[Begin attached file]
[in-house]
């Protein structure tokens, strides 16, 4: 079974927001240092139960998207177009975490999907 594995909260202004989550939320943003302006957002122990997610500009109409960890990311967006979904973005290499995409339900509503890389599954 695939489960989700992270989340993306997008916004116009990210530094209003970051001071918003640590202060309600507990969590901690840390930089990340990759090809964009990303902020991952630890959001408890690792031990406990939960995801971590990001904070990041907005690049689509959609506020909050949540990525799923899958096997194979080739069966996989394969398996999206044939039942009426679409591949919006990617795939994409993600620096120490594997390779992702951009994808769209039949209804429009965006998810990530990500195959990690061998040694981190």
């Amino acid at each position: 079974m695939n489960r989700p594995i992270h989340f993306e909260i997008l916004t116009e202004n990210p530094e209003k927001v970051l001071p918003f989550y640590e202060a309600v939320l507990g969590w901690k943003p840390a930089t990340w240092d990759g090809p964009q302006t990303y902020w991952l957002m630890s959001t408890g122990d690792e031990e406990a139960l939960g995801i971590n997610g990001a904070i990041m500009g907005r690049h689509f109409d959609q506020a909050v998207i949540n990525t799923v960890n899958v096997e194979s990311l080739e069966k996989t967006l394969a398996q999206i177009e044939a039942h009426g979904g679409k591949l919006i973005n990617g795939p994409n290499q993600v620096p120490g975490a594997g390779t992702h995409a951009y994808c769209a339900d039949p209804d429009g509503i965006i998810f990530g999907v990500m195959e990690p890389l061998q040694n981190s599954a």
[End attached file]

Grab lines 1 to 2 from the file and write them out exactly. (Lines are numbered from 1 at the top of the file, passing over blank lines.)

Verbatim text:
[in-house]
């Protein structure tokens, strides 16, 4: 079974927001240092139960998207177009975490999907 594995909260202004989550939320943003302006957002122990997610500009109409960890990311967006979904973005290499995409339900509503890389599954 695939489960989700992270989340993306997008916004116009990210530094209003970051001071918003640590202060309600507990969590901690840390930089990340990759090809964009990303902020991952630890959001408890690792031990406990939960995801971590990001904070990041907005690049689509959609506020909050949540990525799923899958096997194979080739069966996989394969398996999206044939039942009426679409591949919006990617795939994409993600620096120490594997390779992702951009994808769209039949209804429009965006998810990530990500195959990690061998040694981190």